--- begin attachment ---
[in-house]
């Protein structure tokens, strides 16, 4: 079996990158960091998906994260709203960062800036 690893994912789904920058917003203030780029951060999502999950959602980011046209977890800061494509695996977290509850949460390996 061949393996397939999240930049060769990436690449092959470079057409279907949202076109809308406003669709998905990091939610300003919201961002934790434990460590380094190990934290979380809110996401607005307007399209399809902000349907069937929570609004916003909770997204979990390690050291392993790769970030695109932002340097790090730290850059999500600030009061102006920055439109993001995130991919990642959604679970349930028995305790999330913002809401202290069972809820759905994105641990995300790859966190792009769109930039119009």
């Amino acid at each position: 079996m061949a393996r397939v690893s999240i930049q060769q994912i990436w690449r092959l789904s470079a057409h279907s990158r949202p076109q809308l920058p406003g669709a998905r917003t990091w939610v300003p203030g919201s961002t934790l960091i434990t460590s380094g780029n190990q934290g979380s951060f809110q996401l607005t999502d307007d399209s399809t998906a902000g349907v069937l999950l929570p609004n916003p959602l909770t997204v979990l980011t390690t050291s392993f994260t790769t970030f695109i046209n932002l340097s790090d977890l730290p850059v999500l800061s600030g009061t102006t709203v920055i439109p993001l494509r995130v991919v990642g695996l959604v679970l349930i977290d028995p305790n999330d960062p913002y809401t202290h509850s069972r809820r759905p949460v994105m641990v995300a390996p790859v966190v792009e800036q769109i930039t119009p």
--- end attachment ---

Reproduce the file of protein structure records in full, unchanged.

[in-house]
């Protein structure tokens, strides 16, 4: 079996990158960091998906994260709203960062800036 690893994912789904920058917003203030780029951060999502999950959602980011046209977890800061494509695996977290509850949460390996 061949393996397939999240930049060769990436690449092959470079057409279907949202076109809308406003669709998905990091939610300003919201961002934790434990460590380094190990934290979380809110996401607005307007399209399809902000349907069937929570609004916003909770997204979990390690050291392993790769970030695109932002340097790090730290850059999500600030009061102006920055439109993001995130991919990642959604679970349930028995305790999330913002809401202290069972809820759905994105641990995300790859966190792009769109930039119009």
């Amino acid at each position: 079996m061949a393996r397939v690893s999240i930049q060769q994912i990436w690449r092959l789904s470079a057409h279907s990158r949202p076109q809308l920058p406003g669709a998905r917003t990091w939610v300003p203030g919201s961002t934790l960091i434990t460590s380094g780029n190990q934290g979380s951060f809110q996401l607005t999502d307007d399209s399809t998906a902000g349907v069937l999950l929570p609004n916003p959602l909770t997204v979990l980011t390690t050291s392993f994260t790769t970030f695109i046209n932002l340097s790090d977890l730290p850059v999500l800061s600030g009061t102006t709203v920055i439109p993001l494509r995130v991919v990642g695996l959604v679970l349930i977290d028995p305790n999330d960062p913002y809401t202290h509850s069972r809820r759905p949460v994105m641990v995300a390996p790859v966190v792009e800036q769109i930039t119009p």